BOSTON (WWLP) – A bill that’s been filed in two previous sessions, received a hearing last week, and housing advocates are optimistic about its journey this year.

This bill that would help those with an eviction record was first introduced in 2019 and has received support in the past by the House and the Senate. The HOMES Act would seal evictions from landlords, who could use those cases to deny housing to an applicant.

The proposal has been approved twice in the Senate and once by the full legislature. However, it was vetoed by then Governor Charlie Baker. This new HOMES Act differs from the one Baker Vetoed. This form of the bill would allow those with no-fault evictions to petition the court to seal their records after court action was finalized.

Senator Jake Oliveira who co-sponsored the bill, looks at rising rent, mortgage and interest rates as problems for renters. “They’re seeing sometimes double digit increases, percentage increases in their rent in a given year and that’s adding to the strain we’re facing and can lead to this greater homelessness,” Oliveira says. “Having the ability to pass the HOMES Act in this legislative session would add another tool in the toolbox to keep people housed.”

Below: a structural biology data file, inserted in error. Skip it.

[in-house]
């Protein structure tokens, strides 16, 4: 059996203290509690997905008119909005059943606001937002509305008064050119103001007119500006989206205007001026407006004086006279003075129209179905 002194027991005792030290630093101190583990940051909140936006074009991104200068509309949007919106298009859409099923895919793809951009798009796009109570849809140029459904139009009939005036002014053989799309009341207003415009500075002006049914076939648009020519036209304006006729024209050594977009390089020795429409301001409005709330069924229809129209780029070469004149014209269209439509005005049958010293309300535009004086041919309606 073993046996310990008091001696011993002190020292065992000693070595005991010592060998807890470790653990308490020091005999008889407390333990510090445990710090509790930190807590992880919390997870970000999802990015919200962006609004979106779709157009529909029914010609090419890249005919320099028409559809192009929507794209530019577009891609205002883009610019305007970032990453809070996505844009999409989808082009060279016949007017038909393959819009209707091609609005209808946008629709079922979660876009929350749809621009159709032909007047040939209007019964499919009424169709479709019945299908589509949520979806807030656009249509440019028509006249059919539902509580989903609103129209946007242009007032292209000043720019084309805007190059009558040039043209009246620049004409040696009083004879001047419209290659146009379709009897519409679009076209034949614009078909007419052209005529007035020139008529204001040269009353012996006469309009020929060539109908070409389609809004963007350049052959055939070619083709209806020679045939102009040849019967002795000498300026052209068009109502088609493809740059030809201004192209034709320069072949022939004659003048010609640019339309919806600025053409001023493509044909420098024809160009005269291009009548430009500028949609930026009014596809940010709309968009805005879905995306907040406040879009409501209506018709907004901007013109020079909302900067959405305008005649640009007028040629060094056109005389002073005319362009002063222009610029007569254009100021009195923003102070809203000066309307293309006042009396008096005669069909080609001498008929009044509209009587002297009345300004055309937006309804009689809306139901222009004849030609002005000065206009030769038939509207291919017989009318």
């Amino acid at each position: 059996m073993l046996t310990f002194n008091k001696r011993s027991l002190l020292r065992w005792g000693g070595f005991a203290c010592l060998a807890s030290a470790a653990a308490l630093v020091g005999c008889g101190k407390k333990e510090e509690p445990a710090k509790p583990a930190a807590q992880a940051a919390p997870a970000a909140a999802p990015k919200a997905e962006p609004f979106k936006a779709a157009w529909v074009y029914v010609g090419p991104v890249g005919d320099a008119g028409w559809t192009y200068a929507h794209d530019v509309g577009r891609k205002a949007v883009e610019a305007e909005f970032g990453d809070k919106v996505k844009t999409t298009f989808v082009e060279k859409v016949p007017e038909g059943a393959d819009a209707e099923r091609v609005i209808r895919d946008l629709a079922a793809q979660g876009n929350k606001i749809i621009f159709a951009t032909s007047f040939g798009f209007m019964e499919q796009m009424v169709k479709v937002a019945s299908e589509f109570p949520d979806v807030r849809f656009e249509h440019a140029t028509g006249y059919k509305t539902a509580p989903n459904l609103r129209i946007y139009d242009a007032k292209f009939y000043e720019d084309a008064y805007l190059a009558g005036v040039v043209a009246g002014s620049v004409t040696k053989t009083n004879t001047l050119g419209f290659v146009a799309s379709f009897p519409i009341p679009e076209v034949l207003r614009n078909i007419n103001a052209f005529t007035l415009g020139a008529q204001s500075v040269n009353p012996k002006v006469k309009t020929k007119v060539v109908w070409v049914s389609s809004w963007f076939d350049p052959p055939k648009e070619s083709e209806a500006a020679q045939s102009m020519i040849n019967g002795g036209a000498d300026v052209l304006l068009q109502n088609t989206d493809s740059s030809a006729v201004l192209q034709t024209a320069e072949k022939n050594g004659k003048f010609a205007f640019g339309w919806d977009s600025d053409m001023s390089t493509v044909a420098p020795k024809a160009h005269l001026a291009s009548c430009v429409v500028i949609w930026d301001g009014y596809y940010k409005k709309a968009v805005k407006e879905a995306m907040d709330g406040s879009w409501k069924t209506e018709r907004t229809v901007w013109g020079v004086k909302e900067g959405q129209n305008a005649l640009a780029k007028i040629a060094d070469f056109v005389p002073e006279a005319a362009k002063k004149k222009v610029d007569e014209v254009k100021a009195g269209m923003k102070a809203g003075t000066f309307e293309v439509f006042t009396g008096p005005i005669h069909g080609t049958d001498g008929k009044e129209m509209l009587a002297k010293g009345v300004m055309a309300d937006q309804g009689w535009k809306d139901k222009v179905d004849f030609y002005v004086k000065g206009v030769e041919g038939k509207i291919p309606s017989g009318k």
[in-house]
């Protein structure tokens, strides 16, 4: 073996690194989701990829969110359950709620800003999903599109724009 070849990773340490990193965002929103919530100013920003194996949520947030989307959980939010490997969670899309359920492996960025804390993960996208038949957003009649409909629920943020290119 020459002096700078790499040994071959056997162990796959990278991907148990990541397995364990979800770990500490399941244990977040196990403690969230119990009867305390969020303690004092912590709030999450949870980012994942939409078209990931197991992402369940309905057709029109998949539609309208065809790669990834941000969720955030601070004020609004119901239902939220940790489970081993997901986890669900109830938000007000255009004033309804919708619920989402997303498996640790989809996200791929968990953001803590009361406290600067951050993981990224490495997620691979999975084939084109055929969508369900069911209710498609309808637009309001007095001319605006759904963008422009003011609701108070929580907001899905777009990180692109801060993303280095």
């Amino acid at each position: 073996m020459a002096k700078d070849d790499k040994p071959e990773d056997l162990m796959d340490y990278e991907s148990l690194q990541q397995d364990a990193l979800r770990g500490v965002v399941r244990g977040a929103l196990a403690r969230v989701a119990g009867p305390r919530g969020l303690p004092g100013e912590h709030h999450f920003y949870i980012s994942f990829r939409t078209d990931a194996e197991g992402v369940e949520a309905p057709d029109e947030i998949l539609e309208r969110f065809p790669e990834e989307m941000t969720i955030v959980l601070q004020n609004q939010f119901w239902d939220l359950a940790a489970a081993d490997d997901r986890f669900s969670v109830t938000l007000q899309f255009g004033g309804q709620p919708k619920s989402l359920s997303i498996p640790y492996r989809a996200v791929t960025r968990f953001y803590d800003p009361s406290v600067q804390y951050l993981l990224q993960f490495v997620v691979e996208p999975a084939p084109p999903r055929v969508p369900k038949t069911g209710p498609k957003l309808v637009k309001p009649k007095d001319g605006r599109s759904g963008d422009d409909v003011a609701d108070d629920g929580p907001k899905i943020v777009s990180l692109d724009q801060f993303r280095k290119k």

There are caveats in the bill for different types of evictions. Those who did not pay rent would not be able to have their records sealed for four years and those at fault could only petition after seven years. Opponents of the bill believe this doesn’t address the cause of the problem, would make it harder to study eviction data and would cause a “wave of hearings” with landlords.

Now Senator Jake Oliveira said he is hopeful that with a new governor in the corner office who has made a commitment to affordable housing that the Homes Act will be able to pass this session.